Transferring utilities when you move

Moving utility services

Whether you’re moving across the country or across town, one thing that has to be done is transferring your utilities from one residence to the other — or in some cases, cancelling service with one company and starting it with another. Take a look at these tips to help ensure everything’s ready to go when it comes time to move.

Person holding keys against a wall of ivy.


How to transfer utilities when you move

  1. List of all your utilities with account numbers. Start by writing down each of your current utility bills with their account numbers and contact phone numbers (or put them in an easy-to-use spreadsheet). Then do the same for any new services/companies needed at your new home.
  2. Check with your realtor or HOA to see if any services are included. If you’re moving into a community or neighborhood with a homeowners’ association (HOA), services like water, trash pickup, lawn care, security or other amenities may be included in the HOA fees. If they are, you may not have to set them up individually. Talk with the HOA director or your realtor to find out what’s included in your membership.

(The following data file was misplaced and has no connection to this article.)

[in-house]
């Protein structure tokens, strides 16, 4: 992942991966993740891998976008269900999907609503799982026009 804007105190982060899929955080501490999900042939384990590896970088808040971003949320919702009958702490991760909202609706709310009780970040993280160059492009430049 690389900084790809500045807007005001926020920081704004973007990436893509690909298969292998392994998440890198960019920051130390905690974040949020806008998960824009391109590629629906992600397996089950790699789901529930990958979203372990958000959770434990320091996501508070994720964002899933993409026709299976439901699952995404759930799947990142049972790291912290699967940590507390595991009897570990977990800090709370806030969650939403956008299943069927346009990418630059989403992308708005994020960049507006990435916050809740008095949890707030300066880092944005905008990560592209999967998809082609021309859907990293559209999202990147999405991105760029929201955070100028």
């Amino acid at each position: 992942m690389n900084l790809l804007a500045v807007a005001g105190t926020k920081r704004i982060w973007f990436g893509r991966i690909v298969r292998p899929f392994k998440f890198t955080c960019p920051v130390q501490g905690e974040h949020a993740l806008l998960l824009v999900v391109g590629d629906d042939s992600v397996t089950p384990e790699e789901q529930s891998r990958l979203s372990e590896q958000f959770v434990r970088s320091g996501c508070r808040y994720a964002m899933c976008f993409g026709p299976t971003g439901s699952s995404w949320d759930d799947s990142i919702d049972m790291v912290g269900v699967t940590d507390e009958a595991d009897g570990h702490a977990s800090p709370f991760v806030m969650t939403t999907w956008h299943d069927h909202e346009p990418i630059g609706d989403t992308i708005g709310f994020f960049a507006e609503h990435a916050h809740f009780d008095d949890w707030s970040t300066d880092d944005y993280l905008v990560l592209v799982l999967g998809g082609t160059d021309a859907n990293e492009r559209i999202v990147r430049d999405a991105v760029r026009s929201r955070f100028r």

3. Schedule shut-off and activation dates. It’s a good idea to have your utilities at the new address turned on the day before moving in and shut off at the old home the day after moving out. If you’re moving out of an apartment or rental unit, you may need to consult with the property owner/manager to coordinate shut-off dates. It’s best to notify utility companies of the activation and shut-off dates at least three weeks in advance. You can normally do this by phone or through the utility service’s website. In most cases, you’ll need to pay off any outstanding balances before turning on/shutting off services.
  4. Update your address. Utility companies need both your physical address and your mailing address (if they differ). They’ll need to know the location where service will be provided (or where it will be discontinued) and where to send future bills or return deposits. Don’t forget to also update your mailing address with the postal service.
  5. Arrange for someone to be home for activation. Most utility companies require that you or someone who can sign on your behalf is present when the utility company comes to turn everything on.
  6. Conduct final meter reading. Before moving out of the old residence, do a final reading of your water, gas and electric meters. Take a photo or write down the meter reading in case there are billing disputes later on.
  7. Check fixtures at new home. Check the fixtures and faucets in your home. A leaky pipe, faucet or gas line could run up the bill or put you and your family in danger. Making sure everything is in working order provides extra peace of mind.


Leave us a comment below with any additional questions about transferring utilities. Still packing? Check out this comprehensive moving checklist to help guide you through the moving process.